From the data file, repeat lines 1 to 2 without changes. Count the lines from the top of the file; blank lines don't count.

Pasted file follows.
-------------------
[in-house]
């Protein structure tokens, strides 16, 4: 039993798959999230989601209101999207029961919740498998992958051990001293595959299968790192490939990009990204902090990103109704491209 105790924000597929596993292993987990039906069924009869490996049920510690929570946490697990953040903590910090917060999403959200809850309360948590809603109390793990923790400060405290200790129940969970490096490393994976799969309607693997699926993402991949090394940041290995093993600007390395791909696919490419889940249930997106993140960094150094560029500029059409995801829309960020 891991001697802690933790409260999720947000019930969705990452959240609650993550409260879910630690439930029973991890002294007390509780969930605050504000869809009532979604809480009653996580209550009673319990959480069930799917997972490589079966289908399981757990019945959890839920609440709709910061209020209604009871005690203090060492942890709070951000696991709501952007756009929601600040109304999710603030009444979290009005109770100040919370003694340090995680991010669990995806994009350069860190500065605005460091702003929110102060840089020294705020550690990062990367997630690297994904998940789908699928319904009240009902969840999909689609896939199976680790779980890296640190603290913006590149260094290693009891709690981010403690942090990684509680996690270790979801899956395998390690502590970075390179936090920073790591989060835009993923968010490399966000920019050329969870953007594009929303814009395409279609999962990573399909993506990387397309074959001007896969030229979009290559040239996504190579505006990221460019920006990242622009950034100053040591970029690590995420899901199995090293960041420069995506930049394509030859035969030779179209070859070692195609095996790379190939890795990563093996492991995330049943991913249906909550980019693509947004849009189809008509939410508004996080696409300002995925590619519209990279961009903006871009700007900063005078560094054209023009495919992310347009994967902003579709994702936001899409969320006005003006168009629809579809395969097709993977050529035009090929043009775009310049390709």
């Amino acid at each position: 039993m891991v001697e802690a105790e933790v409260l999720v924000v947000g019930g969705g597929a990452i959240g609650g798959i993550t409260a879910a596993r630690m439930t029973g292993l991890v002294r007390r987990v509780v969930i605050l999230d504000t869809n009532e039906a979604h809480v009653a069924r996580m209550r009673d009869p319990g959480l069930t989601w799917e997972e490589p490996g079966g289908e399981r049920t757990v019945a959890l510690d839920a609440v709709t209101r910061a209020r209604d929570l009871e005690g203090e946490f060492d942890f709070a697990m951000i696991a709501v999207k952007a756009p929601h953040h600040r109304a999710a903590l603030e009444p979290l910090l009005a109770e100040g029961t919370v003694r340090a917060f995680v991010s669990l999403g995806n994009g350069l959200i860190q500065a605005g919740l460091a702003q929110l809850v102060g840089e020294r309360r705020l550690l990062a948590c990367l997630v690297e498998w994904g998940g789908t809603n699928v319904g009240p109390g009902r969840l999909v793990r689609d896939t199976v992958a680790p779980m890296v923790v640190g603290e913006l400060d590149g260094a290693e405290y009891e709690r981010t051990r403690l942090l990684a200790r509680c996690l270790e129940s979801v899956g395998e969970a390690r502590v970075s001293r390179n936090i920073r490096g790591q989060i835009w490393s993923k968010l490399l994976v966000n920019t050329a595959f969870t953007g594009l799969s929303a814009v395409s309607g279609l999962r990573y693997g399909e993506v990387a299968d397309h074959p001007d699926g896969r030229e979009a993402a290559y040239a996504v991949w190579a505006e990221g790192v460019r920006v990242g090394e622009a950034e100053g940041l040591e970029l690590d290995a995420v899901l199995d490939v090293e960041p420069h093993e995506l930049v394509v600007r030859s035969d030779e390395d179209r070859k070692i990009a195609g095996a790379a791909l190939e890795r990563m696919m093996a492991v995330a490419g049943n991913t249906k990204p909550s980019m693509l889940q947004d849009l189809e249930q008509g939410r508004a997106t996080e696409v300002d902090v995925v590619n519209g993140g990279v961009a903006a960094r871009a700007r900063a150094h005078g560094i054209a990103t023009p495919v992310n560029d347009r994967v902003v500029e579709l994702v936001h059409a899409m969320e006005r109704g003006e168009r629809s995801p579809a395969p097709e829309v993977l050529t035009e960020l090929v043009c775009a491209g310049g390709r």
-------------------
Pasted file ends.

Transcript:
[in-house]
């Protein structure tokens, strides 16, 4: 039993798959999230989601209101999207029961919740498998992958051990001293595959299968790192490939990009990204902090990103109704491209 105790924000597929596993292993987990039906069924009869490996049920510690929570946490697990953040903590910090917060999403959200809850309360948590809603109390793990923790400060405290200790129940969970490096490393994976799969309607693997699926993402991949090394940041290995093993600007390395791909696919490419889940249930997106993140960094150094560029500029059409995801829309960020 891991001697802690933790409260999720947000019930969705990452959240609650993550409260879910630690439930029973991890002294007390509780969930605050504000869809009532979604809480009653996580209550009673319990959480069930799917997972490589079966289908399981757990019945959890839920609440709709910061209020209604009871005690203090060492942890709070951000696991709501952007756009929601600040109304999710603030009444979290009005109770100040919370003694340090995680991010669990995806994009350069860190500065605005460091702003929110102060840089020294705020550690990062990367997630690297994904998940789908699928319904009240009902969840999909689609896939199976680790779980890296640190603290913006590149260094290693009891709690981010403690942090990684509680996690270790979801899956395998390690502590970075390179936090920073790591989060835009993923968010490399966000920019050329969870953007594009929303814009395409279609999962990573399909993506990387397309074959001007896969030229979009290559040239996504190579505006990221460019920006990242622009950034100053040591970029690590995420899901199995090293960041420069995506930049394509030859035969030779179209070859070692195609095996790379190939890795990563093996492991995330049943991913249906909550980019693509947004849009189809008509939410508004996080696409300002995925590619519209990279961009903006871009700007900063005078560094054209023009495919992310347009994967902003579709994702936001899409969320006005003006168009629809579809395969097709993977050529035009090929043009775009310049390709």